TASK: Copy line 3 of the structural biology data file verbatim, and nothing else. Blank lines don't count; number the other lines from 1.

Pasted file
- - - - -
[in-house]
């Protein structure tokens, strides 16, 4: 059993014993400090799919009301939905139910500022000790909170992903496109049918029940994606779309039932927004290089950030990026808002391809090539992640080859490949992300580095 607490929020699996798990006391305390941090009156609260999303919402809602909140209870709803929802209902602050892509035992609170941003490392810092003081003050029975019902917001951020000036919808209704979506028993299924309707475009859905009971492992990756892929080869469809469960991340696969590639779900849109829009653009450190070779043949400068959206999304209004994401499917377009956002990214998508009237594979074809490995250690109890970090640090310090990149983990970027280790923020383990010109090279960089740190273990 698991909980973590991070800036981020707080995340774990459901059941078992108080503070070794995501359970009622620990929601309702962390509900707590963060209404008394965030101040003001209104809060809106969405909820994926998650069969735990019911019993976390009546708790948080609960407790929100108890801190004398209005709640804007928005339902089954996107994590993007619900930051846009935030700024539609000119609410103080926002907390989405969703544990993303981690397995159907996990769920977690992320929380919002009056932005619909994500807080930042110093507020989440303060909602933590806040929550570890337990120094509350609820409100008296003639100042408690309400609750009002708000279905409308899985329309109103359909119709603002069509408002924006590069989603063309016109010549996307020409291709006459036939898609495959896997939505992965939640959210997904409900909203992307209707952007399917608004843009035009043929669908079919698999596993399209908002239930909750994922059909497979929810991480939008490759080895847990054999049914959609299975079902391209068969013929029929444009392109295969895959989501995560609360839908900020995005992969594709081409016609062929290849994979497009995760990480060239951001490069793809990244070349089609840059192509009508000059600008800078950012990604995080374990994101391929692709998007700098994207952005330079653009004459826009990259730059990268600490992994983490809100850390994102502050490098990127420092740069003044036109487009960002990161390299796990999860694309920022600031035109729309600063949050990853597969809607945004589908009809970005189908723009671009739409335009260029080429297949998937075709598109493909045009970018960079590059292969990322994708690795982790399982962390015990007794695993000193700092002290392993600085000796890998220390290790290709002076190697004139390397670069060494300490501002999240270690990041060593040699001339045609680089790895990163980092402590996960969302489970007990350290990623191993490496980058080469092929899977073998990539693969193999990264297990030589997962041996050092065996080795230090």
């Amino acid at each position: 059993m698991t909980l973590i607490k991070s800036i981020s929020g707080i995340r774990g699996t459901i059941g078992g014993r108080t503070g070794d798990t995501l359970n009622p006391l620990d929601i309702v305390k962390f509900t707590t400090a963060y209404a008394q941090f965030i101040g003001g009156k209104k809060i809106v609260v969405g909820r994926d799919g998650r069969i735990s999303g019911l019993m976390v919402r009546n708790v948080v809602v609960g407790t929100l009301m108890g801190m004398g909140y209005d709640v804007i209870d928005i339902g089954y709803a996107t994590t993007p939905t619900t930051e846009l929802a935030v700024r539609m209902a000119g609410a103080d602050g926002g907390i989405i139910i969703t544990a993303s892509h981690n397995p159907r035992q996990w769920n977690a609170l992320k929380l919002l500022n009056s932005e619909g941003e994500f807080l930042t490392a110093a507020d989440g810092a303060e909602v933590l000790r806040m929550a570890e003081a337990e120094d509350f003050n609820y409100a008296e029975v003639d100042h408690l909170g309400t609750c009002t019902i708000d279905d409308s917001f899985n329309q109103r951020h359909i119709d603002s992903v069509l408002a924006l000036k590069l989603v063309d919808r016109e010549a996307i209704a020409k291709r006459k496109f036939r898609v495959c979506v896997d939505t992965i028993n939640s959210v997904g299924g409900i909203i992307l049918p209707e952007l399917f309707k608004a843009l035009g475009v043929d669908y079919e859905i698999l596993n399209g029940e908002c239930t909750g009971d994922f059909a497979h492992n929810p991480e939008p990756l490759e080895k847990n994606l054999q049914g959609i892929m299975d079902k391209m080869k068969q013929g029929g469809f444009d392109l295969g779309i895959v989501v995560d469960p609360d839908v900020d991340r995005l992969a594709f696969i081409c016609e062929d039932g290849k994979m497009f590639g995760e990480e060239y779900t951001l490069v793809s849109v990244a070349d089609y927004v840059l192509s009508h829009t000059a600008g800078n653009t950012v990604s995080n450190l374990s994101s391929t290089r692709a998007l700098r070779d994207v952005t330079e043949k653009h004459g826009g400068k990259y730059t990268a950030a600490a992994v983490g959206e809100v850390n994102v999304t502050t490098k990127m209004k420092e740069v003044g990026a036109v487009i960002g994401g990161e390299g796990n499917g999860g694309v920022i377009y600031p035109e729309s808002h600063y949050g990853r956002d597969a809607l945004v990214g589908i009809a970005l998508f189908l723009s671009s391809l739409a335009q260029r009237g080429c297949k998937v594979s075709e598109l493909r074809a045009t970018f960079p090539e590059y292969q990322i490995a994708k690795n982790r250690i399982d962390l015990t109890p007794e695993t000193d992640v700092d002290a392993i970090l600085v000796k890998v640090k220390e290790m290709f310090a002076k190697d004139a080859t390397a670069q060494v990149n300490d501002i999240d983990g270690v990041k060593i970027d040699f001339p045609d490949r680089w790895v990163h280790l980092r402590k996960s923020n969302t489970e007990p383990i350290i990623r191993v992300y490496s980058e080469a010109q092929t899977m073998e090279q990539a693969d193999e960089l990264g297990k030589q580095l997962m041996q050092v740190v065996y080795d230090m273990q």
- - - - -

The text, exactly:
């Amino acid at each position: 059993m698991t909980l973590i607490k991070s800036i981020s929020g707080i995340r774990g699996t459901i059941g078992g014993r108080t503070g070794d798990t995501l359970n009622p006391l620990d929601i309702v305390k962390f509900t707590t400090a963060y209404a008394q941090f965030i101040g003001g009156k209104k809060i809106v609260v969405g909820r994926d799919g998650r069969i735990s999303g019911l019993m976390v919402r009546n708790v948080v809602v609960g407790t929100l009301m108890g801190m004398g909140y209005d709640v804007i209870d928005i339902g089954y709803a996107t994590t993007p939905t619900t930051e846009l929802a935030v700024r539609m209902a000119g609410a103080d602050g926002g907390i989405i139910i969703t544990a993303s892509h981690n397995p159907r035992q996990w769920n977690a609170l992320k929380l919002l500022n009056s932005e619909g941003e994500f807080l930042t490392a110093a507020d989440g810092a303060e909602v933590l000790r806040m929550a570890e003081a337990e120094d509350f003050n609820y409100a008296e029975v003639d100042h408690l909170g309400t609750c009002t019902i708000d279905d409308s917001f899985n329309q109103r951020h359909i119709d603002s992903v069509l408002a924006l000036k590069l989603v063309d919808r016109e010549a996307i209704a020409k291709r006459k496109f036939r898609v495959c979506v896997d939505t992965i028993n939640s959210v997904g299924g409900i909203i992307l049918p209707e952007l399917f309707k608004a843009l035009g475009v043929d669908y079919e859905i698999l596993n399209g029940e908002c239930t909750g009971d994922f059909a497979h492992n929810p991480e939008p990756l490759e080895k847990n994606l054999q049914g959609i892929m299975d079902k391209m080869k068969q013929g029929g469809f444009d392109l295969g779309i895959v989501v995560d469960p609360d839908v900020d991340r995005l992969a594709f696969i081409c016609e062929d039932g290849k994979m497009f590639g995760e990480e060239y779900t951001l490069v793809s849109v990244a070349d089609y927004v840059l192509s009508h829009t000059a600008g800078n653009t950012v990604s995080n450190l374990s994101s391929t290089r692709a998007l700098r070779d994207v952005t330079e043949k653009h004459g826009g400068k990259y730059t990268a950030a600490a992994v983490g959206e809100v850390n994102v999304t502050t490098k990127m209004k420092e740069v003044g990026a036109v487009i960002g994401g990161e390299g796990n499917g999860g694309v920022i377009y600031p035109e729309s808002h600063y949050g990853r956002d597969a809607l945004v990214g589908i009809a970005l998508f189908l723009s671009s391809l739409a335009q260029r009237g080429c297949k998937v594979s075709e598109l493909r074809a045009t970018f960079p090539e590059y292969q990322i490995a994708k690795n982790r250690i399982d962390l015990t109890p007794e695993t000193d992640v700092d002290a392993i970090l600085v000796k890998v640090k220390e290790m290709f310090a002076k190697d004139a080859t390397a670069q060494v990149n300490d501002i999240d983990g270690v990041k060593i970027d040699f001339p045609d490949r680089w790895v990163h280790l980092r402590k996960s923020n969302t489970e007990p383990i350290i990623r191993v992300y490496s980058e080469a010109q092929t899977m073998e090279q990539a693969d193999e960089l990264g297990k030589q580095l997962m041996q050092v740190v065996y080795d230090m273990q």